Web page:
Thanks @lcomm, I think I need to read this a few times, memorise it, read a few books, and then one day, a few years later… when I am standing in the grocery store, in front of the cheese section and trying to decide what kind of cheese should I buy: cheddar or brie ??? AND THEN it suddenly clicks what you have meant here :) … as it usually happens with these kind of things :) thanks for the answer, I keep coming back to it and make it my mantra.

But you mean, that if you want to calculate anything by using the posterior samples then you can do that and that will be ok, no matter how many non-identifiable components are there. How often the chain jumps over “to the other ordering”, etc… when it comes to expectation values computed using the posterior, all this identification business does not matter, do I understand this correctly ?

Also an extremely obviously “the answer is no” type of question :

Would it be possible to sample from a continuous distribution in Stan (say uniform, say the variable is called X), and then put an IF into the log likelihood function. If x<0 then the log likelihood (LLH) is described by Y_1 distribution. If x>0 then the LLH is described by the Y_2 function. Would this not mean that part of the variables are sampled as simple coin flips, while others are sampled according to the actually selected values of X.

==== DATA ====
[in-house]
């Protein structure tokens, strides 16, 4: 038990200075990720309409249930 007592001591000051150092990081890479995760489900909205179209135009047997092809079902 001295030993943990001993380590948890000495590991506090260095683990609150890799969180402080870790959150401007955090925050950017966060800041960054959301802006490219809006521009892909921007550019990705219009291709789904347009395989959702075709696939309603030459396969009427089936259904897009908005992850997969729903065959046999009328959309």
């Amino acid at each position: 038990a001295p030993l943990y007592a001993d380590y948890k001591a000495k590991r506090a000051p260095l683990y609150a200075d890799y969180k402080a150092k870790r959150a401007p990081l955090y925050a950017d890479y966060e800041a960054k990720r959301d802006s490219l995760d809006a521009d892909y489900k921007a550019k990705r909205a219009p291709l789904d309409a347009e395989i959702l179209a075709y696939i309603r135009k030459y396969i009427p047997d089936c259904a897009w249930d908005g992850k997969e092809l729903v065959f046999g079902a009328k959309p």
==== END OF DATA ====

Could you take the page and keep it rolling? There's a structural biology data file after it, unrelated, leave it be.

Would this approach work with Stan ?

The answer is no. It breaks differentiability.

Also, sometimes it is hard to marginalize out discrete variables. Sometimes really hard - think of the Tweedie likelihood (or, compound gamma - I think).

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Many thanks @Max_Mantei !

How often the chain jumps over “to the other ordering”, etc… when it comes to expectation values computed using the posterior, all this identification business does not matter, do I understand this correctly ?

I might not be understanding you correctly, but it sounds like you are describing the label switching problem, which I tend not to encounter much in my own research. Either I am using informative priors (which fix the category interpretations) or there is some other way for me to tell the latent categories apart.

My favorite (non-Stan) paper that views mixture components as potentially scientifically interpretable is Schwartz, Li, and Mealli in JASA (2011). I particularly like their application with latent compliance clusters.

Hi again,

Just a quick general comment - food for thought - nothing really searious - just “dreaming”/“playing around with some strange ideas”. The only purpose of this post is to be a spark for reaching new level of understanding of ML, maybe, perhaps, who knows, I do not promise anything :) enjoy !

This whole marginalization/hidden parameter business is a pretty big deal imho -> when it comes to creating fast ML solutions